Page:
Joe Licata had envisioned the scene thousands of times when making imaginary plays for his imaginary team while playing in his backyard in Williamsville. He would throw perfect passes and march the offense down the field. He would lead his team to victory and fall into the arms of his family after the game.
Such is the boyhood fantasy of many, and that’s where it ends for most. Careers usually stall long before high school. Only a few have an opportunity to put their dreams into action, as Joe Licata did Saturday after throwing two second-half touchdowns and guiding UB to a dramatic 27-24 victory over Miami.
Licata was jogging off the field at UB Stadium when he spotted his father, Gil, standing behind a railing beyond the corner of the end zone. A day earlier, he made the four-minute drive from his dorm to his home to wish his father a happy birthday and tell him face-to-face that he was a Division I starting quarterback.
Gil was his mentor, his hero, the man behind the boy who became the best passer in Western New York history. Licata pulled off his helmet, revealing the same ear-to-ear smile that for years melted his parents, and hugged his father. His mother and three sisters were a few feet away with arms open wide.
“My family is my biggest supporters, my biggest fans,” Licata said. “That’s the main reason I chose to stay home, to play in front of them. When I come off the field, win or lose, they’re always there for me. It was a great feeling today to be able to hug all of them after a big win.”
If there’s anything strange about Licata realizing his dream Saturday, it was the redshirt freshman couldn’t sleep the previous night. At Williamsville South, his custom on the eve of a game was watching “Remember the Titans” and drifting off. He planned to crash about 10 p.m. Friday but couldn’t catch a wink.
He watched the Washington-Cal game past midnight but couldn’t recall any details Saturday and wasn’t certain which team won (Washington, 21-13). He was in another world, concentrating on Miami. He was reviewing the game plan against the RedHawks and visualizing various plays.
“I was very tired,” he said. “Ten o’clock came around, and I wasn’t asleep. Eleven o’clock came around, and I wasn’t asleep. Midnight came around ... I fell asleep about 12:30. I woke up at 2, 4 and 7 and, finally, at 7:30. I was a little nervous, but I was more excited. I was so excited about today.”
Patrick Clarke was mauled by his teammates after winning the game on a 47-yard field goal on the final snap. Devin Campbell set up the kick when he returned a kickoff 47 yards to the Miami 35-yard line with 14 seconds remaining. Running back Branden Oliver gained 199 yards rushing.
All played significant roles Saturday for UB, which has had another rough season under Coach Jeff Quinn. Licata had spent most of the year riding the bench behind junior Alex Zordich, who plays a style suited for a running offense. UB’s attack will revolve around Oliver until further notice or it finds a quarterback who can make a difference.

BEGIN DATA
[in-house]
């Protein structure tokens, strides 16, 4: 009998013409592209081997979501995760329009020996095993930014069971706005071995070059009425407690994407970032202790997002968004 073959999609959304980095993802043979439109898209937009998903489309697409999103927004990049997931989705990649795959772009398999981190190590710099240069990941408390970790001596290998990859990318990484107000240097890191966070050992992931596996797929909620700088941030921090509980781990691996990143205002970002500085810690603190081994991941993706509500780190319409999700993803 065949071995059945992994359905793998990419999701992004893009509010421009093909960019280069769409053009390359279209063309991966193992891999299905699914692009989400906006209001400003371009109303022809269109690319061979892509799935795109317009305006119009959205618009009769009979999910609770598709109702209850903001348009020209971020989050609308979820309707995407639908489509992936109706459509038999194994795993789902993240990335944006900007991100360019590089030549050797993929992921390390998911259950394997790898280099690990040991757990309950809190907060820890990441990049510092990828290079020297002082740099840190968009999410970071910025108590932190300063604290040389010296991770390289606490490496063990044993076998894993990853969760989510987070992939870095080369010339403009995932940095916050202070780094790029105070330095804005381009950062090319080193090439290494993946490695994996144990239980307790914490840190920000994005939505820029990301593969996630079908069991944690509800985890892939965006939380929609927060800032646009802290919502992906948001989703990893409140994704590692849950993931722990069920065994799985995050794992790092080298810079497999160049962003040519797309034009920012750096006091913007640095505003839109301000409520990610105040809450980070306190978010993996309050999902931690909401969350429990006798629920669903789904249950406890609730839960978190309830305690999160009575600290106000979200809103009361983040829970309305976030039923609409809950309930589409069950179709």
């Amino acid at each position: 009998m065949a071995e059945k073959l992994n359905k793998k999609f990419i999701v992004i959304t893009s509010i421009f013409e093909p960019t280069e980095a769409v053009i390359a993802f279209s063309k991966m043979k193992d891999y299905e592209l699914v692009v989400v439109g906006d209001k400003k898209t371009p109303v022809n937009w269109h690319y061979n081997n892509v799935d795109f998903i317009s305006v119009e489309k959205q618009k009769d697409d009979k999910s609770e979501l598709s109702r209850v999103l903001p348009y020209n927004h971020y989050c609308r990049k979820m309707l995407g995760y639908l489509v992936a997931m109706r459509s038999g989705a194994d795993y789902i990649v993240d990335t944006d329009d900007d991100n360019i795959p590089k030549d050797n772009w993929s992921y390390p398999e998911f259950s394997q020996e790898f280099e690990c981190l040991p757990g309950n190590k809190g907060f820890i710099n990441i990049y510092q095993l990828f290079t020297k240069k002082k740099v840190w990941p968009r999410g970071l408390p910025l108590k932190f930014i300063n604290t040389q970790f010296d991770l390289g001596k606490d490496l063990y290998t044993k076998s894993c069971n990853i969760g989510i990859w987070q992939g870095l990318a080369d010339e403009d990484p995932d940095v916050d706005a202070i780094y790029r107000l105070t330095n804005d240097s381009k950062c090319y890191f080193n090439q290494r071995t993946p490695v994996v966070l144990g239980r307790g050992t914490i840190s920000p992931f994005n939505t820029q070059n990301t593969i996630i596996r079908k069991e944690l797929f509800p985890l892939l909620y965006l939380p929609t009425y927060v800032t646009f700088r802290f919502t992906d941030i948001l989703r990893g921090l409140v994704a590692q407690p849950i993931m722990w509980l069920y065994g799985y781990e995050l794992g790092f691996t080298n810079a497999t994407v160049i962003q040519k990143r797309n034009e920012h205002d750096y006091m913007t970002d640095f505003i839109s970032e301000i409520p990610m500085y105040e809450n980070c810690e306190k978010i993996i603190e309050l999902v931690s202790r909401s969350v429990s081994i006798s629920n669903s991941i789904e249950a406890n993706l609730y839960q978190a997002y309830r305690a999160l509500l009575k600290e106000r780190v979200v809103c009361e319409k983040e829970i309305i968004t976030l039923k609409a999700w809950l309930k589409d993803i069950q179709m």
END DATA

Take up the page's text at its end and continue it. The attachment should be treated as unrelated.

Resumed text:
Licata didn’t play a perfect game Saturday. He completed 13 of 24 passes for 127 yards and two touchdowns with one interception. He overthrew two receivers that would have beefed up his yardage. He was victimized by a few drops. Overall, despite the pedestrian numbers, he managed the game and didn’t make any glaring mistakes.
He has a stronger, more accurate arm than Zordich, which gives UB a missing dimension in its offense. The Bulls are particularly beatable when reduced to one threat, Oliver. Their defense played better Saturday against NFL prospect Zac Dysert playing quarterback for Miami, which was coming off a big win over Ohio.
UB coach Jeff Quinn wasn’t sure what he had in Licata until he gave the quarterback an opportunity with Zordich nursing sore ribs. Licata certainly made a case for another start after he threw for two touchdowns in a victory. We’ll see what Quinn decides when UB plays Western Michigan next week at home.
“We know what we can expect from Joe,” Quinn said. “It’s only going to get better.”
It was already pretty good.
Licata’s first touchdown pass came on a slant that hit Alex Neutz between the 1 and the 9, allowing the receiver to run full speed through an open field. Licata knew Neutz had capable hands from their high school days. Neutz was a senior playing safety for Grand Island when he intercepted Licata, a sophomore at South.
“We had some chemistry before I got here,” Licata joked. “He’s a great player, and he gets open. He put a little move on [Dayonne Nunley], caught it and took off and scored. I was joking with him that I didn’t know he was that fast. It was a great play by him.”
Licata threaded a 21-yard pass between two defenders to Fred Lee to give UB a 24-17 lead with 5:36 remaining in the fourth quarter. Miami marched down the field and scored before Campbell’s long return on the ensuing kickoff. The win wasn’t exactly what Licata had drawn up all those years ago, but it was close enough.
Most important to him, other than the win, was the group behind him. He had about 100 family and friends at the game when all the grandparents, aunts and uncles were added up. They were there to see him earn his first win as a starting Division I quarterback, and they were waiting for him after the game.
Yes, that’s why he chose UB. His backyard these days is much bigger, and the stakes are considerably higher. But the joy that comes from winning, with his family in the stands, never changed. In fact, now, it’s even better.
“I imagined big wins and coming off the field and hugging my parents and my sisters, and that’s what happened today,” Licata said. “It was an amazing feeling. I’ve thought about that a lot. And it was awesome.”